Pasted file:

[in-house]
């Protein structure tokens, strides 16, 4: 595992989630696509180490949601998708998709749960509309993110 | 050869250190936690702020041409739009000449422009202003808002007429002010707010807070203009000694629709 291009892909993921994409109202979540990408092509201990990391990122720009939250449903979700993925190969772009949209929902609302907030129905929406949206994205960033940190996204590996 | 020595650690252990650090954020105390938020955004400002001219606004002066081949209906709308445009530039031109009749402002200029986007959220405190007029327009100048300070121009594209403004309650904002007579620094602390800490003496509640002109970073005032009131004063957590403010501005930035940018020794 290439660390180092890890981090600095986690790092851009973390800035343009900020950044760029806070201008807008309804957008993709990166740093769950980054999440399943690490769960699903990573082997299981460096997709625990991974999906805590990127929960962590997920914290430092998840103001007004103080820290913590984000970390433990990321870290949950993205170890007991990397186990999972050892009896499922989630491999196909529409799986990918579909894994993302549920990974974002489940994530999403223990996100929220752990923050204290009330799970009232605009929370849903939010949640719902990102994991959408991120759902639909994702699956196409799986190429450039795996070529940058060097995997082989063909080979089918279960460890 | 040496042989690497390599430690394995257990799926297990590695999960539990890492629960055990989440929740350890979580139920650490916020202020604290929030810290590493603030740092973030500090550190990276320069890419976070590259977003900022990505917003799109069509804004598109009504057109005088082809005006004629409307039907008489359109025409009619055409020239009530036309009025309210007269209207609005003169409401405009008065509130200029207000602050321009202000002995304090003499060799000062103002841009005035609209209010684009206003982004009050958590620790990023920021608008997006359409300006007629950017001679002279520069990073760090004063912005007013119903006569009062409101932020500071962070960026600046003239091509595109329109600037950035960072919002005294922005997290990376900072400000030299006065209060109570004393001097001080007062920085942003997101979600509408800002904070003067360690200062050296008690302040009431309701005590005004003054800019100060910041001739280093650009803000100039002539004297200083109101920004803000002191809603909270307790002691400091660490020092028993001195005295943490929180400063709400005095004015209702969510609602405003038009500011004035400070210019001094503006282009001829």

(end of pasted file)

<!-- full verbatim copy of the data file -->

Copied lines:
[in-house]
């Protein structure tokens, strides 16, 4: 595992989630696509180490949601998708998709749960509309993110 | 050869250190936690702020041409739009000449422009202003808002007429002010707010807070203009000694629709 291009892909993921994409109202979540990408092509201990990391990122720009939250449903979700993925190969772009949209929902609302907030129905929406949206994205960033940190996204590996 | 020595650690252990650090954020105390938020955004400002001219606004002066081949209906709308445009530039031109009749402002200029986007959220405190007029327009100048300070121009594209403004309650904002007579620094602390800490003496509640002109970073005032009131004063957590403010501005930035940018020794 290439660390180092890890981090600095986690790092851009973390800035343009900020950044760029806070201008807008309804957008993709990166740093769950980054999440399943690490769960699903990573082997299981460096997709625990991974999906805590990127929960962590997920914290430092998840103001007004103080820290913590984000970390433990990321870290949950993205170890007991990397186990999972050892009896499922989630491999196909529409799986990918579909894994993302549920990974974002489940994530999403223990996100929220752990923050204290009330799970009232605009929370849903939010949640719902990102994991959408991120759902639909994702699956196409799986190429450039795996070529940058060097995997082989063909080979089918279960460890 | 040496042989690497390599430690394995257990799926297990590695999960539990890492629960055990989440929740350890979580139920650490916020202020604290929030810290590493603030740092973030500090550190990276320069890419976070590259977003900022990505917003799109069509804004598109009504057109005088082809005006004629409307039907008489359109025409009619055409020239009530036309009025309210007269209207609005003169409401405009008065509130200029207000602050321009202000002995304090003499060799000062103002841009005035609209209010684009206003982004009050958590620790990023920021608008997006359409300006007629950017001679002279520069990073760090004063912005007013119903006569009062409101932020500071962070960026600046003239091509595109329109600037950035960072919002005294922005997290990376900072400000030299006065209060109570004393001097001080007062920085942003997101979600509408800002904070003067360690200062050296008690302040009431309701005590005004003054800019100060910041001739280093650009803000100039002539004297200083109101920004803000002191809603909270307790002691400091660490020092028993001195005295943490929180400063709400005095004015209702969510609602405003038009500011004035400070210019001094503006282009001829």